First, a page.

Communicating Aesthetic Sans Behavior
We have an incredible design team. Our collaboration has been one of the main reasons our frontend development team has been successful. They have a lot of insight into building well-structured design systems, and I learn something new from them almost every day. One of the best things we’ve done in collaborating with them was shifting from page-based to component-based design. I’d like to share a bit about how we came to that decision and the benefits we’ve seen.
From my experience, page-based design is the standard approach for design-development coordination. The concept of a website as a collection of pages drives the design process. And it makes sense to build applications this way. Pages provide context for components. They help users understand their purpose, function, and behavior. For example, when we see a login page, we understand the context of the email and password form presented to us. We can also assume its behavior when a user provides an invalid input, and how it would function when they are successfully authenticated. Not only that, this coordination comes with fairly defined roles and responsibilities. Designers are equipped with tools that focus on communicating design aesthetic, and developer tools are more geared toward controlling behavior and functionality. I usually see this process working out in some variation of this:
- Designers create initial page mock-ups based on client input
- A project manager and/or a team lead divides mock-ups into tickets for developers
- There is a “hand-off” to the development team to implement what design has created
- As designs iterate, new tickets are created, and the process repeats
With sufficient oversight, this process can be very successful for design-development teams, but it’s not without its issues. I saw a great tweet a while back that illustrates this point:
This tweet is specifically about test mocks, but it also speaks to the limitations a lot of design tools. While page layout and component styling are very important, they only represent a small part of their intended design. Many design tools struggle to accurately describe the behavior and functionality of components. And even though we have fantastic designers, they were spending a tremendous amount of effort attempting to communicate every possible state within a page’s context. We found this process creates a significant amount of duplicated effort, even with top-notch tools.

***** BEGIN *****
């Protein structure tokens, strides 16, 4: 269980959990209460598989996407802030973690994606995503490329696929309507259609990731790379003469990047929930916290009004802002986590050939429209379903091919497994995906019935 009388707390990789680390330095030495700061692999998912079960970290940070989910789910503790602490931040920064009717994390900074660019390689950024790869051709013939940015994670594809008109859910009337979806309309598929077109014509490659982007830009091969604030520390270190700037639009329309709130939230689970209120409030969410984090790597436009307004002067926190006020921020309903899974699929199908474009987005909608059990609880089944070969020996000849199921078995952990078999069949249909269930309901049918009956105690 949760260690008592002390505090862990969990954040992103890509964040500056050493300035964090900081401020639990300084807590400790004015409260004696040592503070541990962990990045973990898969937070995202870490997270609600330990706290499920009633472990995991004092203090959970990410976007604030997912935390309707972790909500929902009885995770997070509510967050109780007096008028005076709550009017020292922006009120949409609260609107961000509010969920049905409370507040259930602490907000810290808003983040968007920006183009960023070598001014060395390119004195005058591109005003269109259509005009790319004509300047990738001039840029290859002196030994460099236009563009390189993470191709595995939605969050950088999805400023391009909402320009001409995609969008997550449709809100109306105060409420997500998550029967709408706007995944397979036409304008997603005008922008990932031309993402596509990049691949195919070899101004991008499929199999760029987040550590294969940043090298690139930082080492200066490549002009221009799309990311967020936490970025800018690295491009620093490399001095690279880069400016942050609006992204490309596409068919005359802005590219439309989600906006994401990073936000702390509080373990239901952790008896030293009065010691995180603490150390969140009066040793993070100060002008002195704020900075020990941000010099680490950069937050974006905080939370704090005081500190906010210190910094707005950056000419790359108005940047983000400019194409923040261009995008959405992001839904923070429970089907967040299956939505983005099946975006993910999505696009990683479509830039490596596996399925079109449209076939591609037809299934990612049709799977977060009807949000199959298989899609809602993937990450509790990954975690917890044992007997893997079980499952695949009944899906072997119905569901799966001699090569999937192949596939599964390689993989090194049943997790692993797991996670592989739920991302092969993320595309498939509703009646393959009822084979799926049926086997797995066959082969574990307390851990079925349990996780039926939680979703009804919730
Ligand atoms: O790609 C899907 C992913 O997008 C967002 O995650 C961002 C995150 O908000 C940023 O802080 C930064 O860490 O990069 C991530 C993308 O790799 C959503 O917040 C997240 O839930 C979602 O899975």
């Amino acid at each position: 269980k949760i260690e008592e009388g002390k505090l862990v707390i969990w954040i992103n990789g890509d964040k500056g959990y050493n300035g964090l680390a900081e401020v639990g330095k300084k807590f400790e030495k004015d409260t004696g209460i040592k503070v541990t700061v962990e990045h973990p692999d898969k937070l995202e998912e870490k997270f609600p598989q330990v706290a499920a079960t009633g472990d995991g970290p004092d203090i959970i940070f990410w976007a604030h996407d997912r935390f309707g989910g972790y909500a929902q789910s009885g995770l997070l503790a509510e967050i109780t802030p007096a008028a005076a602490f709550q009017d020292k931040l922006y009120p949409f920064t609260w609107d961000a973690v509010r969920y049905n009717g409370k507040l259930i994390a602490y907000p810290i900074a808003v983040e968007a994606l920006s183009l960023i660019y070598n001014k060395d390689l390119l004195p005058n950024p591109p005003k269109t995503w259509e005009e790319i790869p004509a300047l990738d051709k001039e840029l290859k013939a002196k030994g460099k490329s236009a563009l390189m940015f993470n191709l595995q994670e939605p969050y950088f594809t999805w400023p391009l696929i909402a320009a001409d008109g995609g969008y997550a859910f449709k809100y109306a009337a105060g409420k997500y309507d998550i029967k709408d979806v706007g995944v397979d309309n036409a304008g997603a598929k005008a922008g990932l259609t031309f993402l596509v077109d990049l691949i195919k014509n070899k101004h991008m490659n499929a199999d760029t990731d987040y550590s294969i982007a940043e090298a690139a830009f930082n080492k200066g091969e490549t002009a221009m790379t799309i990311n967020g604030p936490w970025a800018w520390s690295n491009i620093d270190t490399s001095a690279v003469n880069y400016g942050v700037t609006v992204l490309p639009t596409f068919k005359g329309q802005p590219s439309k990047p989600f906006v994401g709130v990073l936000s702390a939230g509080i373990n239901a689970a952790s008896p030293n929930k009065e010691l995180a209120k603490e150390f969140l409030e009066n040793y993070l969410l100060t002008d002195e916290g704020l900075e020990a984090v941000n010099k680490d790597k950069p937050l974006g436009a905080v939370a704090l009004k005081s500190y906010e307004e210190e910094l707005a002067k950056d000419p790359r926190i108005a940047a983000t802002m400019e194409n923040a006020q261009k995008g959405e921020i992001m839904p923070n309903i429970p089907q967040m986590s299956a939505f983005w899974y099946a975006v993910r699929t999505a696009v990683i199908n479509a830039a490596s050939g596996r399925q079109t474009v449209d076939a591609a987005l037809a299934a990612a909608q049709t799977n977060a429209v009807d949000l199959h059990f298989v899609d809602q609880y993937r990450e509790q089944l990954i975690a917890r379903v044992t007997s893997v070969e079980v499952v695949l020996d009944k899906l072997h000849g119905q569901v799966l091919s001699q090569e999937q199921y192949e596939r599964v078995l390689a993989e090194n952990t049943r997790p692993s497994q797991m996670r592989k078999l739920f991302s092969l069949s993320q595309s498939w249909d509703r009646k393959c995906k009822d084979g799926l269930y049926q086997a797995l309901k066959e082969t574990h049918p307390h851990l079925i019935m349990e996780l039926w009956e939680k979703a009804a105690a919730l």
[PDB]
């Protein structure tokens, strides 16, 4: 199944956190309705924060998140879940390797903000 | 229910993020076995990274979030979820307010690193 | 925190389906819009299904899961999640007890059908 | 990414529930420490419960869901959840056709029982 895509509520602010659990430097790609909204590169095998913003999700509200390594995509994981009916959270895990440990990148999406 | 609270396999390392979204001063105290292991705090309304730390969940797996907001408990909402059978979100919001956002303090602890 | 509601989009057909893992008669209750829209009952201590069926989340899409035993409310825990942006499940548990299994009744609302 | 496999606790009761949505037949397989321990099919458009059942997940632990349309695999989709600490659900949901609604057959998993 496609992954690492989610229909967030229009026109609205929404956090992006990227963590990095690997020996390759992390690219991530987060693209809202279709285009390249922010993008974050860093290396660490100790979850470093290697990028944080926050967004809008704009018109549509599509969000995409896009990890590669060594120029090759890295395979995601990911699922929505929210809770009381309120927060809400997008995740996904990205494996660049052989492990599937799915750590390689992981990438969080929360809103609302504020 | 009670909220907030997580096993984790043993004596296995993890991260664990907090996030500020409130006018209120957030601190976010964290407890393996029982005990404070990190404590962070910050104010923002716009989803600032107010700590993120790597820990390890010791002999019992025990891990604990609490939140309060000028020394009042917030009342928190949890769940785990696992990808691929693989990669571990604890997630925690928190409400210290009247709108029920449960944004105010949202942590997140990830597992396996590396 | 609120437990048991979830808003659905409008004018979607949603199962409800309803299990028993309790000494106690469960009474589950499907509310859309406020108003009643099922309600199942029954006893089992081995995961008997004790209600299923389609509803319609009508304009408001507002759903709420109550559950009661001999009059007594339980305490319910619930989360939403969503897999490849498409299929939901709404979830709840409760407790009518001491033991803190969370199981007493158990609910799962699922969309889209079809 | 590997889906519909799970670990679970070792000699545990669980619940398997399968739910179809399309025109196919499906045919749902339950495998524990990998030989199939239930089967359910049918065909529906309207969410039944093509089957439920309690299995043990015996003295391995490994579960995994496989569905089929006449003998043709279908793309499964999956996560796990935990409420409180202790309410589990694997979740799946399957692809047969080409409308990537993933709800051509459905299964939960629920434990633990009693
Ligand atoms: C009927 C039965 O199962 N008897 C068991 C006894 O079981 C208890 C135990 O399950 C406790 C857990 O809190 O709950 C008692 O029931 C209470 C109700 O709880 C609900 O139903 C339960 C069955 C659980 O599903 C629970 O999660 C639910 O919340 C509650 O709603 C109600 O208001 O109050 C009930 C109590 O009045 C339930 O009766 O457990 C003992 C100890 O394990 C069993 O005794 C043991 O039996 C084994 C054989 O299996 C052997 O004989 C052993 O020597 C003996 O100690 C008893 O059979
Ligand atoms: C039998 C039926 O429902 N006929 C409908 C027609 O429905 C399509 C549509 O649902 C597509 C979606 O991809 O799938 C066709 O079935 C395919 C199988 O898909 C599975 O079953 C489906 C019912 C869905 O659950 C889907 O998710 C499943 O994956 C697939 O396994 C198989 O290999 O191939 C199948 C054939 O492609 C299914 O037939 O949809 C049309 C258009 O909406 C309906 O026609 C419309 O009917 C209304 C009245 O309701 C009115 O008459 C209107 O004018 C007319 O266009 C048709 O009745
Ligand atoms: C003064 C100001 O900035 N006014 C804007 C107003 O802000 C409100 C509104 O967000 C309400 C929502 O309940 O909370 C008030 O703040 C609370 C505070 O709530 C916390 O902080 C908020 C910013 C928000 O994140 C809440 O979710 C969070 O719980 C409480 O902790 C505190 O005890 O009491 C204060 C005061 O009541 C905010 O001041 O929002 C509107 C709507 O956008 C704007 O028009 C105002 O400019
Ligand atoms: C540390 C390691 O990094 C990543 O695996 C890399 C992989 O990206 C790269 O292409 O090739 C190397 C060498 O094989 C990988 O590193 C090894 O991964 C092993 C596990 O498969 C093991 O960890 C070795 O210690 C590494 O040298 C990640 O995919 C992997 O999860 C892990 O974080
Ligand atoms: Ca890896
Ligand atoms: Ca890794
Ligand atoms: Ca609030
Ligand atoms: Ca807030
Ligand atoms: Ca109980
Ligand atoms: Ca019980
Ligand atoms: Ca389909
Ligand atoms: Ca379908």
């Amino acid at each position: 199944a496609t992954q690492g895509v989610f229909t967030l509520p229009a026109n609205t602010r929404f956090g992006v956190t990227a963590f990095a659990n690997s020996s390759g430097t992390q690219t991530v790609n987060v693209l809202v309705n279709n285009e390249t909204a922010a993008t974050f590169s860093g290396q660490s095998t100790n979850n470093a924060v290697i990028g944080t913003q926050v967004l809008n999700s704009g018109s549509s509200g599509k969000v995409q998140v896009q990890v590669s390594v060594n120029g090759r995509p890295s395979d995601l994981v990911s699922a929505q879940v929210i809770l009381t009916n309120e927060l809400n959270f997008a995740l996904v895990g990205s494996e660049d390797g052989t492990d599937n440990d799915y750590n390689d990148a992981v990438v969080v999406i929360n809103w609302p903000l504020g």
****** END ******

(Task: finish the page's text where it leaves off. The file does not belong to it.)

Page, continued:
At the same time, our development team had tickets coming back from QA. And a lot of these were because component behavior was not as expected. We were getting hit from both sides.
We needed a better system.
Enter Component-Based Design
Several major influences led us to a component-based design system. The first was React, which our frontend team uses for developing our applications. React is structured around components, and as a result, our development team thinks in those terms. Brad Frost’s Atomic Design pattern and BEM methodology also provided significant inspiration. At the same time, our design team found that isolating components and their various states allowed them to more clearly articulate their behavior and functionality. They still create pages to describe user flow through the application, but they no longer need to explain every hover and error state within the context of that page. By first creating isolated, extensible components, we were able to remove a lot of duplicated effort on both teams. It also transformed our process. There’s less of a hand-off and more continual collaboration. Our design and development team members better understand the other’s intent and constraints.
So what does this process actually involve? First, our designers sorted common elements from our UI. This wasn’t an exhaustive, all at once approach. If I remember correctly text and header elements were some of the first to be documented. There were also links and a couple types of buttons. It was not easy, but it was enough to get started. These UI elements were then added to a guide to display their various states. For example, buttons have a default, hover, active, and disabled states.
Once these components were documented, our development team created tickets to build them in a separate component library that could be imported to any of our applications. Our reasoning for building components outside of our application was to keep them stable and versioned. This also allowed our design team to inspect the design and behavior of these components before they ever made it to our application. We also added tests to ensure these components would not change unexpectedly. Once these components were verified, they were slowly integrated into our application.
An Ongoing Process
This is still a live experiment, but the results have been great. Our components are stable, our developers don’t have to think as much about creating new one-off components, and our designers have streamlined a lot of their process. Another great side-effect is that component-based design encourages communication between our teams. We are engaged with our designers’ process, and it allows us to ask questions as we go. It also provides opportunities to give feedback. These tight feedback loops allow us to get it right the first time. And because of our React component library, we can be confident our UI is stable. All of this adds up to a productive, consistent designer-developer workflow and a consistent user experience across all our applications.